When it comes to motorcycle handling and manageability less is most definitely more – less weight that is. As any racer knows – and as Honda reasserted on the street with an almighty bang with its launch of its lightweight FireBlade superbike back in 1992 – less weight is definitely a Good Thing. It not only improves the aforementioned handling and manageability, it also, for any given power output, improves acceleration, as the power/weight ratio is improved. It boosts its braking performance, too, as there’s less bulk for a bike’s brakes to stop…
For many riders, however, the performance benefit of lightweight is secondary. Motorcycles can often be dauntingly heavy and imposing machines to control, especially at low speed or in traffic – and particularly for inexperienced or smaller, less physically strong or tall riders. It’s no coincidence that learner bikes often have low, slim proportions and are often built to be as light as is practical. Nor is it uncommon for women or shorter riders to have a preference for lighter bikes, ideally with low seat heights, too.
So, with all the advantages of light weight to be had, which bikes of 2020 are the lightest – and which, in varying categories of machines ranging from sports to touring and from learner to retro, are the best? Here’s our pick of the 10 best across 10 different categories of machine to help you find the one that’s right for you.
The idea of a ‘lightweight adventure bike’ used to be something of an anathema. Fully-loaded giants such as BMW’s own R1250GS Adventure or Triumph’s equally mammoth Tiger 1200, placed little importance on lightness and instead prioritized touring comfort, size that could dwarf continents and equipment lists that included everything up to the kitchen sink – often resulting in kerb weights approaching 300kg with all the imposing awkwardness that goes with it. Not any more. While giant adventure bikes still exist and are rightly popular, in recent years there’s also been a growing trend for smaller capacity, lighter and more manageable versions that are less off-putting to smaller, less experienced riders. BMW started this trend back in 2008 with its first F800GS followed by Triumph with its hugely successful Tiger 800 but in the last couple of years this trend has gone further still. 2019 saw KTM’s impressive 790 Adventure and also Yamaha’s hugely versatile, MT-07-derived Ténéré 700, while for 2020 KTM has gone further still with the 172kg 390 Adventure derived from the single-cylinder 390 Duke roadster. But the lightest credible adventure bike of all (excluding the 125cc Sinnis Terrain which, in truth, has limited true adventure ability even if its style appeals) is another BMW – the Indian-made, G310GS which, with 34bhp from its 313cc single, all the BMW adventure accessories and style you’d expect yet just a £5K price, is a great, accessible, reasonably versatile and ultralight (just 169.5kg) introduction to the breed.
A tricky one this – after all, there’s plenty of light, manageable, single-cylinder roadster 125s out there all designed to be as easy and unthreatening as possible. On top of that, there’s also plenty of basic, rudimentary, Chinese built roadster 125s that weight very little. While it would also be remiss of us not to acknowledge the recent fashion for 125 ‘monkey bikes’, such as Honda’s MSX 125, which, by virtue of their dinky size are also dramatically light. But assuming you’re after a combination of light weight, quality, proven performance and all-round ability we reckon you can’t beat Honda’s stylish CB125R as introduced in 2019. At a featherweight 126kg it not only undercuts Honda’s own and arguably more basic CB125F, it’s also significantly less than direct rivals from Yamaha, Suzuki and Kawasaki. Its proportions and manageability are excellent, the liquid-cooled single might not have quite the top end of a comparable Yamaha but is flexible and grunty (ie just what a novice needs); there’s quality suspension and brakes, a stylish LCD dash, LED lights, it looks fab and is even great value (compared to a Yamaha), too. See, less really is more.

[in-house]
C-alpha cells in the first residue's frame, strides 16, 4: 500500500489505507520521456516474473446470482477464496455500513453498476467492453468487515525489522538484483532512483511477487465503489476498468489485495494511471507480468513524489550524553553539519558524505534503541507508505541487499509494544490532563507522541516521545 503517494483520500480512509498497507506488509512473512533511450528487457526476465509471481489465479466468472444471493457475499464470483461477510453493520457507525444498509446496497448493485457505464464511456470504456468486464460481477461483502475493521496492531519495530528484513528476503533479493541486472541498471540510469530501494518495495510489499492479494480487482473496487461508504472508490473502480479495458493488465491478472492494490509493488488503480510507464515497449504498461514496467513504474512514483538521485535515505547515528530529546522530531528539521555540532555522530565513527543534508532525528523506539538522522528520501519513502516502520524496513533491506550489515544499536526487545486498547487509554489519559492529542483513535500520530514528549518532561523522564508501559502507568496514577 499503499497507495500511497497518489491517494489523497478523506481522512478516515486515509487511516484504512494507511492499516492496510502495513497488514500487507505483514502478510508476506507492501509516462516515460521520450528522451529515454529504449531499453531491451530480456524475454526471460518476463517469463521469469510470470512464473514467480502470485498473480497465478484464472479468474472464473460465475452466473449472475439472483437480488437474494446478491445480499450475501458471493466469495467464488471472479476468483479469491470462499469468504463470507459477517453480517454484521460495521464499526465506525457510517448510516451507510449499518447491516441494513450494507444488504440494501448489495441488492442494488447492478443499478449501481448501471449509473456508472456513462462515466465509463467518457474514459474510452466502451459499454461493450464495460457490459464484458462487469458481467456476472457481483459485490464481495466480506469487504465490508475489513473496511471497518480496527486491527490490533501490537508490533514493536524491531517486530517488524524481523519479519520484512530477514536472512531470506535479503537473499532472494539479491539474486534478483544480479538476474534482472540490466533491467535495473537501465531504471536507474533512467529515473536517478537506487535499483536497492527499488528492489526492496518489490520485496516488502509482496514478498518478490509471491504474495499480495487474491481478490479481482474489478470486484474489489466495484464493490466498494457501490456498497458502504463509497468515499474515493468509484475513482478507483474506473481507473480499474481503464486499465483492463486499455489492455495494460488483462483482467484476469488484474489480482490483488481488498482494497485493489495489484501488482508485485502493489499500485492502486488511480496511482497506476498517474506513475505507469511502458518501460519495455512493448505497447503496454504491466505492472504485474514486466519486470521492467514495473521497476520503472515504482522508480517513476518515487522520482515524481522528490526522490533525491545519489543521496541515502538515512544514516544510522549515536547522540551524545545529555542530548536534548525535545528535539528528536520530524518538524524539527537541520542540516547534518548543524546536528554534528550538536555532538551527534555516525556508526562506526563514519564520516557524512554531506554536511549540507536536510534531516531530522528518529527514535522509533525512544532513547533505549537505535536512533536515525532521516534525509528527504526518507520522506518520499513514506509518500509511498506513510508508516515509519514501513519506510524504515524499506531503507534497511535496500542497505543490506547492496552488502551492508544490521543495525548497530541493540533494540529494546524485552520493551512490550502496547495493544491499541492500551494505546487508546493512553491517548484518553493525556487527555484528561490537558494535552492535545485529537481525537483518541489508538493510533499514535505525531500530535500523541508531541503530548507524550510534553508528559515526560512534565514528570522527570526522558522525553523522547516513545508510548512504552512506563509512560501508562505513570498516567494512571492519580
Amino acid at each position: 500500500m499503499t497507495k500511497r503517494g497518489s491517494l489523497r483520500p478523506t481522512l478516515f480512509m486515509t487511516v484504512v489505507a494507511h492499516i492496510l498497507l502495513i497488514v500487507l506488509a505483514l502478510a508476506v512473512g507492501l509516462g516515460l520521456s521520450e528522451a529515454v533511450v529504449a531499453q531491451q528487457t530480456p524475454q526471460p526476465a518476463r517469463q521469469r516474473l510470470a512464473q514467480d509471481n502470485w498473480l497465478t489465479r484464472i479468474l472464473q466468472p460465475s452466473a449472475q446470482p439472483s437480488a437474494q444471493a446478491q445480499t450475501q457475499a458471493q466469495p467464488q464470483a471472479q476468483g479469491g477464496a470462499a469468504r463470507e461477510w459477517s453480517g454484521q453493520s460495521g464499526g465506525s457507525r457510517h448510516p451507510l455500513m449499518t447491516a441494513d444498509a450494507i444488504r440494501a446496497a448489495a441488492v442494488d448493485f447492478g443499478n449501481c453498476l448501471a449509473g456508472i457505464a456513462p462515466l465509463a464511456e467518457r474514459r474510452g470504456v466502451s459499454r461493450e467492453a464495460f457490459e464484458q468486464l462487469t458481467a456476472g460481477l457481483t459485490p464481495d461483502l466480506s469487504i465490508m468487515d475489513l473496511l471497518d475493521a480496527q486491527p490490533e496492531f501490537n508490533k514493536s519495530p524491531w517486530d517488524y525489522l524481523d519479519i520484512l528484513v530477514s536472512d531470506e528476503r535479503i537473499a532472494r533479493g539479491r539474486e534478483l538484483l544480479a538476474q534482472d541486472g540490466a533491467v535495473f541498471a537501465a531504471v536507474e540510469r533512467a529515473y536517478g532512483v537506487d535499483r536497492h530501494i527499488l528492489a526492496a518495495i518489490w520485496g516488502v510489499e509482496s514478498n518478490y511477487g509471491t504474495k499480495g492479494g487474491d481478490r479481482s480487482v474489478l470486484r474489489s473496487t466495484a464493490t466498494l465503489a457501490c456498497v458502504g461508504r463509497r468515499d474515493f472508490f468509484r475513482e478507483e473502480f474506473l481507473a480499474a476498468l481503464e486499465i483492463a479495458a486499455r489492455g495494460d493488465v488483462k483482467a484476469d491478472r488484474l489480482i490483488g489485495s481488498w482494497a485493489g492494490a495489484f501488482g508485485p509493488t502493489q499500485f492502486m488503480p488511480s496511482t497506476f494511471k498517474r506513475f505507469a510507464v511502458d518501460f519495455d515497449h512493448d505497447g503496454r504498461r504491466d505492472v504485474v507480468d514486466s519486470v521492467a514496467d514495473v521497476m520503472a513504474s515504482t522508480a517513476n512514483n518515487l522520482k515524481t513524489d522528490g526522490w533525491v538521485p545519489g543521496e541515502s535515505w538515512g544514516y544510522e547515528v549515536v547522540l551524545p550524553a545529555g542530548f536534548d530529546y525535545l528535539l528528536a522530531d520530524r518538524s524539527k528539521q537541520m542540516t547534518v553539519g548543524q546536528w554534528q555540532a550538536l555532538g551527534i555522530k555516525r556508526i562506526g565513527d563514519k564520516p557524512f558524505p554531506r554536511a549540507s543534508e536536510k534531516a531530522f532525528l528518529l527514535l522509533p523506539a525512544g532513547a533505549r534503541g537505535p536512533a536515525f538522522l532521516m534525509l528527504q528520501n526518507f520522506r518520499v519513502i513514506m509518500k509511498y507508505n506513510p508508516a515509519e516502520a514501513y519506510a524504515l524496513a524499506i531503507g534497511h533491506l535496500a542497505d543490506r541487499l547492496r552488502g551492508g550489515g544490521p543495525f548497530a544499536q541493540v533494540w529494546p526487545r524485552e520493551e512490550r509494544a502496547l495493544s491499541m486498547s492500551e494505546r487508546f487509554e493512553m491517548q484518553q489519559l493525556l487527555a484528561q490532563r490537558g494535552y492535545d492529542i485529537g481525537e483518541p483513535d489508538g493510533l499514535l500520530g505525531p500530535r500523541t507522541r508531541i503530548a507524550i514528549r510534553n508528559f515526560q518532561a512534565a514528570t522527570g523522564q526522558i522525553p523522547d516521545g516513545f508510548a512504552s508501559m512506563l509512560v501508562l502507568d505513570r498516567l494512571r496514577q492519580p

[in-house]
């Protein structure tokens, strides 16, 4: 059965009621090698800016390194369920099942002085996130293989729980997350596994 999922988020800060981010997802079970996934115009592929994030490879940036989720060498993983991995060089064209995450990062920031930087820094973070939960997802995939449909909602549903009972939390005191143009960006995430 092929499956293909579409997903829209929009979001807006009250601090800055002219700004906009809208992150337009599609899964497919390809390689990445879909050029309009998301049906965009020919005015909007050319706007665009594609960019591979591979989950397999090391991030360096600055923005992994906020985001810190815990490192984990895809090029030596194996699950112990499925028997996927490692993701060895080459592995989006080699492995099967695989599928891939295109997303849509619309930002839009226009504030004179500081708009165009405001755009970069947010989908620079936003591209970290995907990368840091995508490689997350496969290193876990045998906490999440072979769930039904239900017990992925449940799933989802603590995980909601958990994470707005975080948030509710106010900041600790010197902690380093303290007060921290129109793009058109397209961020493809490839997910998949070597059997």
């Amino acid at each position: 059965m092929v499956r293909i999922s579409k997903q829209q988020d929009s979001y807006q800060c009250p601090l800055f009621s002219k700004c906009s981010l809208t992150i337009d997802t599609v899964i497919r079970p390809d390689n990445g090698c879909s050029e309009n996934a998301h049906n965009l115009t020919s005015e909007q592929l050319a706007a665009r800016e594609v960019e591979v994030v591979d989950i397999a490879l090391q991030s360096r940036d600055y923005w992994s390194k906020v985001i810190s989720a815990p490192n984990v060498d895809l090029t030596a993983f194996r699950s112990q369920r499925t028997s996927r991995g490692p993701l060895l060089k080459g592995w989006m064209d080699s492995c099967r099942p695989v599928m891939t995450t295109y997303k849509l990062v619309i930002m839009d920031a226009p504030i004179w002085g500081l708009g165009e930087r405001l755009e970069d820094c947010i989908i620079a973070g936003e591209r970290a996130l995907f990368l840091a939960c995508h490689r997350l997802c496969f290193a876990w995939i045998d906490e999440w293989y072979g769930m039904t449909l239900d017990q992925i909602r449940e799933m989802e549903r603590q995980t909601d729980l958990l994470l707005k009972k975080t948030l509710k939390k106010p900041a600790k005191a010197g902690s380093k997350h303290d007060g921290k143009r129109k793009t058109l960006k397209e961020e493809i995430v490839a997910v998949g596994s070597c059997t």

OK, we probably had to be controversial in one category so it might as well be this. Sports bikes are all about performance so we’ve discounted learner 125cc sportsbikes and the like here. What that left us with, however, was not one but TWO hugely mouthwatering but admittedly equally controversial choices. In the red corner, Italian exotica experts have the imminent, V-twin, RS660 which. although not yet, strictly speaking, available, is promised soon with up to 100bhp to push around its claimed 169kg (which, when an R1 weighs almost 40kg more, is simply mouthwatering). And, if that isn’t enough, that British bastion of controversy, Norton, is also soon to come out with its parallel twin Superlight 650, a mere 158kg of sporting exotica powered by 105bhp. Or, if you go for the £50K, supercharged SS version, 170bhp. It should be mind-blowing, if it ever arrives, of course, although now with TVS ownership and a new raft of appointments and investment, we’ve no reason to suspect it won’t. Otherwise, if you want something that’s available here and now, you could go for KTM’s dinky, 44bhp, 147kg RC390, but we promise you, the Aprilia and Norton will be in a different league…
As with adventure bikes, lightness has traditionally never been a strongpoint for cruisers or customs. Instead, these laid back, long and low American-style machines, as best characterized by leading brand Harley-Davidson, are all about classic style, low-revving sunshine cruising and solid authenticity. With no performance agenda they’re crafted from hefty lumps of metal and whatever awkwardness that might create is often offset by ultra-low seats most types could manage. Or, again, at least it was. While Harley rivals such as Triumph’s Bonneville-based Bobber are far lighter and more manageable than most and Honda’s deliberately novice-targetted 500 Rebel is about as easy to ride as a 125cc+ custom gets, Britain’s CCM have for 2020 redefined what a light cruiser can be with its new, fat-tyred ‘Bobber’ version of its ultra-lightweight and whippet-like Spitfire roadster. With an enduro-derived 600cc single good for 55bhp, a lightweight tubular steel frame and not much else, the Bobber, at just 135kg (or over 100kg less than the lightest Harley), is as light as cruisers come, is über-stylish in its own right and a punchy, sweet handling performer, too, that’ll draw a crowd at any custom meet. No good for pillions or long distance, though…